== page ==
“I think Human Rights Watch and many other organizations, like Amnesty International, have to look at also the big picture, not just the local picture but look at the big picture, the role of China, the role of India, the opposition of the imperialist forces on the ground, and the fierce resistance of the people of Mali and Burkina Faso and the rest. But having said that, most [of] this hierarchy, this military hierarchy, have been formed and trained by the U.S. AFRICOM, as well. So, we have to have…introspection here and look at the deep causes in order to have a new momentum that gives the Burkinabe people the worthy title of the land of the upright people. And I think these are very proud people who are trying, with very little means, to counter a geopolitical tide that is beyond the scope of their capacities.”

Try reading about the many militant attacks that take place in Burkina Faso. You will be able to find the basic, unfortunate information. However you won’t find much at all when trying to figure out why militants are fighting.

This is a major problem.

Regardless of what one thinks of these groups, understanding the reason why they are fighting each other is essential for understanding the kind of problems the country is facing. Are those fighting also impoverished? Are they tired of government corruption, or are they merely war mongers?

Without recognizing some of the fundamental reasons why violence exists in places like Burkina Faso, how can these problems ever be solved? This is an especially pressing question when we see that the the War on Terror® has been sold to the government itself.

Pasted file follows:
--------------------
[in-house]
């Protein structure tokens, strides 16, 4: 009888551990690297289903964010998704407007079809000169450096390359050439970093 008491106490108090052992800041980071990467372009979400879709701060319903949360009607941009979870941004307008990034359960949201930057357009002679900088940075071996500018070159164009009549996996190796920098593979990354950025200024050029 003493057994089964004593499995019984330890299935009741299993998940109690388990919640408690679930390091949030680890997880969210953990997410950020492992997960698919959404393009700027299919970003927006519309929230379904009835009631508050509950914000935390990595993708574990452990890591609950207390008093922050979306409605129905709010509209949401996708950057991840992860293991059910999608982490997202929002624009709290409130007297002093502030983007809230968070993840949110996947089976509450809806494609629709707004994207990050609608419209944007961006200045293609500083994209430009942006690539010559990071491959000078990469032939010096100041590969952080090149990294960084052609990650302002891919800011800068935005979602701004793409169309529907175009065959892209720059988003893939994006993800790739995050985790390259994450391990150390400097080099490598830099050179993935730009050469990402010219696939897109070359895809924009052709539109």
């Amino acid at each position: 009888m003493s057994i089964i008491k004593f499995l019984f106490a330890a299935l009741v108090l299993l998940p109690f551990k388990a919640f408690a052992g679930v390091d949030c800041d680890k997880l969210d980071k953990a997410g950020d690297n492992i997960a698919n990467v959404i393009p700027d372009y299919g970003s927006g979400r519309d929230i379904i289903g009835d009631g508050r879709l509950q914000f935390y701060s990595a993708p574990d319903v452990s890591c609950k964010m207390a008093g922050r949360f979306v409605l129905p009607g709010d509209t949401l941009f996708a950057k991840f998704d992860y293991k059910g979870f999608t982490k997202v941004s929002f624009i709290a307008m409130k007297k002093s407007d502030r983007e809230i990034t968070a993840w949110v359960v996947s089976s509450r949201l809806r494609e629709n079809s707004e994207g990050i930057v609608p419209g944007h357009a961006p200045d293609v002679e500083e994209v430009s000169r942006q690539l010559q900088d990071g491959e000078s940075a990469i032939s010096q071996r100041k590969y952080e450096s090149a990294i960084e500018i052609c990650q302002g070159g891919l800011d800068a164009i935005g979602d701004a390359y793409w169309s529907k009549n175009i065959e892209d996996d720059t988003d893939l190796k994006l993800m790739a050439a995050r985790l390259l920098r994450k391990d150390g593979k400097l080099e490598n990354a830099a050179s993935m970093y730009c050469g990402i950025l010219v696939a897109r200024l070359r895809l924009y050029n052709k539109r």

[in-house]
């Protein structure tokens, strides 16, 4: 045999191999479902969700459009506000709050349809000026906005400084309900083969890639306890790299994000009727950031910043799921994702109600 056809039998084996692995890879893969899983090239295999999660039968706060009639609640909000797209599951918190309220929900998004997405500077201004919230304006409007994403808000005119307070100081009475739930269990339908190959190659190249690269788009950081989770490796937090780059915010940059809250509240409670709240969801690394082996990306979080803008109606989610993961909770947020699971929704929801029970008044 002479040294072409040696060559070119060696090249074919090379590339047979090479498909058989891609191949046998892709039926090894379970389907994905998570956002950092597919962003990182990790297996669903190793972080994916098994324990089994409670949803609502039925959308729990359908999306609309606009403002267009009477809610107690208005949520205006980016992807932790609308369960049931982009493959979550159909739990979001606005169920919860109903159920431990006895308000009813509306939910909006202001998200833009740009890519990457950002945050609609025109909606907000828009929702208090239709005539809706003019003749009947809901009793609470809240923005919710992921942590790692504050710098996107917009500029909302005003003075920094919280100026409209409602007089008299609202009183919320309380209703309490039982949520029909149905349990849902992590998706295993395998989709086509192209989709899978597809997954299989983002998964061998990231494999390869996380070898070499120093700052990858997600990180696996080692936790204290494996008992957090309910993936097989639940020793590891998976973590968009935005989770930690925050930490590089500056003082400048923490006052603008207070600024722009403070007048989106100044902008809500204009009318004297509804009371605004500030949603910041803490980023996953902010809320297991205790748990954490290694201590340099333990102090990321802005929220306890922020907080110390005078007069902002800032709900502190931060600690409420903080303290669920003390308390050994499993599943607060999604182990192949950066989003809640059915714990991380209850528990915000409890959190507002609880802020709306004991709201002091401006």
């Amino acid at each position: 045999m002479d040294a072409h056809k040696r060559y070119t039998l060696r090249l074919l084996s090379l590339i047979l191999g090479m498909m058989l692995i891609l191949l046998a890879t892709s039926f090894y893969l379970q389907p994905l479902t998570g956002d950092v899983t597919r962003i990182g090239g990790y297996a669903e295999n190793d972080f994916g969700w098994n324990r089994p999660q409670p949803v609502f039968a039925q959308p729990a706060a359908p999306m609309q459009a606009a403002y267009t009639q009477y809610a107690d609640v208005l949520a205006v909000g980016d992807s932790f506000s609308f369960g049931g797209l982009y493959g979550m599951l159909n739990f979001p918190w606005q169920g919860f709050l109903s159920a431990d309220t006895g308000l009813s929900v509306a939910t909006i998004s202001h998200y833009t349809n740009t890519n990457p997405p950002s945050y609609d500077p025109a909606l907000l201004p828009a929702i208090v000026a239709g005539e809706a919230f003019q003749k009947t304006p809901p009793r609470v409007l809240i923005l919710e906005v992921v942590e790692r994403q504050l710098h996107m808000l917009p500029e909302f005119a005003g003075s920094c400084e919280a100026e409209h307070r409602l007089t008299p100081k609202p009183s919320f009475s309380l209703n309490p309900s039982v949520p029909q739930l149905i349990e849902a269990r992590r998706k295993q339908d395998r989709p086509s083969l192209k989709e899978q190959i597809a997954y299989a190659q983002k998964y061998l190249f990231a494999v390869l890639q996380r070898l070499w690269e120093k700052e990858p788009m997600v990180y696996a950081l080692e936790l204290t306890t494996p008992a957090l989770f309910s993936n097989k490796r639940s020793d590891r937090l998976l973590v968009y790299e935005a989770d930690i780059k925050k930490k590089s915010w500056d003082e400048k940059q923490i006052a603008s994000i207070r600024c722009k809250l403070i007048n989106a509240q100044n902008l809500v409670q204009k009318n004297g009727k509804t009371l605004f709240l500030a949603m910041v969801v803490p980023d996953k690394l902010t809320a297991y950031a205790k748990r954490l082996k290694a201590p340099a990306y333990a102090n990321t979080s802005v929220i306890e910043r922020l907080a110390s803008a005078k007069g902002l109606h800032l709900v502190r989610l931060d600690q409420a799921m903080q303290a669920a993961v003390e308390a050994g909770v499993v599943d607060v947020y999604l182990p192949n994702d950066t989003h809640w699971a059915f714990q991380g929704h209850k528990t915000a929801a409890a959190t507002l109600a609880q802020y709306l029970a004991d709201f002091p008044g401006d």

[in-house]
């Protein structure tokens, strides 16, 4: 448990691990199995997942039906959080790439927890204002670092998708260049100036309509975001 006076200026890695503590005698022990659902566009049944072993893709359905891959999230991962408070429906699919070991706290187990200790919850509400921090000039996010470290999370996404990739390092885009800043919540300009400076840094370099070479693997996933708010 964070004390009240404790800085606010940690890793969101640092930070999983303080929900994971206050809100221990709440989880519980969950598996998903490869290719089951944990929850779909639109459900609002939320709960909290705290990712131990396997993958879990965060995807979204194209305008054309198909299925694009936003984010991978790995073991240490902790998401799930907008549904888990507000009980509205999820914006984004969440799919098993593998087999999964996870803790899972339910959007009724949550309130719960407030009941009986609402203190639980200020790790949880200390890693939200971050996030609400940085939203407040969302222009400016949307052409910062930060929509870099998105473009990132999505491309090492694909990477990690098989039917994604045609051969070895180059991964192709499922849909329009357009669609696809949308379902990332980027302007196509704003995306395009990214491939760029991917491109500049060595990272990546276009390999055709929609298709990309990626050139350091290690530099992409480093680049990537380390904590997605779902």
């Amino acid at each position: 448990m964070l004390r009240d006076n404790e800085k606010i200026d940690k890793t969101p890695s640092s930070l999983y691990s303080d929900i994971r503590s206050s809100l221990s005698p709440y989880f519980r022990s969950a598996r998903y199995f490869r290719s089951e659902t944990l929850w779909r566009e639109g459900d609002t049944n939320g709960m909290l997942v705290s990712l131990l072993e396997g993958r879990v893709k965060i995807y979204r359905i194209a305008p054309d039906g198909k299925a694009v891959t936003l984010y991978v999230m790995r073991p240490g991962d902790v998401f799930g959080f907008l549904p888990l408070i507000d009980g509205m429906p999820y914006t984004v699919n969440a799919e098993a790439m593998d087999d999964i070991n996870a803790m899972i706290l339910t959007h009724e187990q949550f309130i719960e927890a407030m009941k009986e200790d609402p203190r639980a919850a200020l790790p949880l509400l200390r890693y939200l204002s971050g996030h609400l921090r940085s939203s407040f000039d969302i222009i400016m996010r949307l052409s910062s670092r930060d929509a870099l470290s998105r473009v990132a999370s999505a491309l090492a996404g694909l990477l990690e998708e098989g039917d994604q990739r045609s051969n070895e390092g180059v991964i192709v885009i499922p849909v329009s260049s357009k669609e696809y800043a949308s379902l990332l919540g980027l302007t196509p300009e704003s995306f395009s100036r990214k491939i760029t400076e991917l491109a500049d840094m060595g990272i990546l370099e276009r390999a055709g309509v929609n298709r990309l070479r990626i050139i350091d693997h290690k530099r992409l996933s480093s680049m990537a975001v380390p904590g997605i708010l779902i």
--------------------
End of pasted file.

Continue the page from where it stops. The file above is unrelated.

What this surface-level analysis reflects is how organizations with more power—not simply consumers of news—also look at and respond to this conflict. They too forget (or perhaps never realized) that this ‘local’ problem of warring groups is not just part of a regional wave of power-hungry groups.

This overlooking of some of the root causes of this seven-year conflict allows the War on Terror® to remain profitable.

Thomas Sankara; and Burkina Faso’s Continual Struggle Against Colonialism

Fall is also a great admirer of Thomas Sankara, who was president of Burkina Faso from 1983 to 1987, until he was murdered. I’m going to just acknowledge right off the bat that while we celebrate many of Sankara’s policies and long for leaders like him—who have a backbone and want to lift up their own people—he was not a Muslim, and some of his policies thus reflected this fact.

Like with a lot of left-leaning anti-colonialists, we may agree with them on many concerns, but ultimately it is inevitable that religion will divide us in the end. With that being said, there’s still quite a bit that can be admired with regard to Sankara’s policies.

This may have happened over thirty years ago, but the weight of his life and death are still felt by many Burkinabé. Furthermore, Sankara demonstrates to us very clearly what so many countries are up against when they try to live how they want, rather than how the superpowers and their satellites dictate.

Sankara was one of the anti-colonial leaders in Africa who worked towards separating their countries from their colonial handlers and forging truly independent paths. In opposition to foreign aid, Sankara famously said:

“He who feeds you controls you.”

Here’s some insight into his political approach: